Chapter published in:Doubts and Directions in Translation Studies: Selected contributions from the EST Congress, Lisbon 2004
Edited by Yves Gambier, Miriam Shlesinger † and Radegundis Stolze
[Benjamins Translation Library 72] 2007
► pp. 3–13
What is a unique item?
The so-called unique items hypothesis claims that translations tend to contain fewer “unique items” than comparable non-translated texts. This is proposed as a potential translation universal, or at least a general tendency. A unique item is one that is in some sense specific to the target language and is presumably not so easily triggered by a source-language item that is formally different; it thus tends to be under-represented in translations. The concept of a unique item is not well-defined, however. Drawing on some earlier work on transfer, contrastive and error analysis, this article offers a critical analysis of the concept, and raises a number of methodological issues concerning research on the topic.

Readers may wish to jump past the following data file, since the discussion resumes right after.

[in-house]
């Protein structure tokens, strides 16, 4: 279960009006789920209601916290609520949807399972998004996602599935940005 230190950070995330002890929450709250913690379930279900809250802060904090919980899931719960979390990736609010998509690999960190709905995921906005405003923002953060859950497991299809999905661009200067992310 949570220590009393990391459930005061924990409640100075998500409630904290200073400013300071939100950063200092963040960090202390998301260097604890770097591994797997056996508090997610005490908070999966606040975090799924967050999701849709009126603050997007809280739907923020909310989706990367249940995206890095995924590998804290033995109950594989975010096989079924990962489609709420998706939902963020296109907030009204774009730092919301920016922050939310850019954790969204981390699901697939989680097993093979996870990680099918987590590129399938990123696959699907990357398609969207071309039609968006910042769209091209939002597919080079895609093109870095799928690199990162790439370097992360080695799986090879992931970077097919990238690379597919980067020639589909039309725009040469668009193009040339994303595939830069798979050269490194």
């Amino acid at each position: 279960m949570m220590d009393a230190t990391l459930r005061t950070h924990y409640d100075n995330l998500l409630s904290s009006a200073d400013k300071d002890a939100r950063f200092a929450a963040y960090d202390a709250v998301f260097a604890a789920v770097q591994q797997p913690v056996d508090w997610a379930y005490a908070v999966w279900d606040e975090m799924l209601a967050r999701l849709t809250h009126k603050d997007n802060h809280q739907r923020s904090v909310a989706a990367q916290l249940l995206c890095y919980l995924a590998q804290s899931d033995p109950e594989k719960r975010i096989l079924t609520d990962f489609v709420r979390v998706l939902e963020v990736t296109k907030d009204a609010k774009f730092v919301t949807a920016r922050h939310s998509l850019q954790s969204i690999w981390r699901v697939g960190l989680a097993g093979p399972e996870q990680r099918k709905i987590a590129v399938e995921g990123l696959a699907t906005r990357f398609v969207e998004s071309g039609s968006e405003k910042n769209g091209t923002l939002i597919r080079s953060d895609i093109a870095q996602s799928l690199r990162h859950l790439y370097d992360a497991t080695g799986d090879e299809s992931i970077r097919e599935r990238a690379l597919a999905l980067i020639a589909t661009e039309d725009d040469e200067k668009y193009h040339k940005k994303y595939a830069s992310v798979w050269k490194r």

Keywords: comparable non-translated texts, linguistic resources, recurring patterns, relative dissimilarity, unique items hypothesis
Published online: 13 July 2007
Cited by other publications
No author info given
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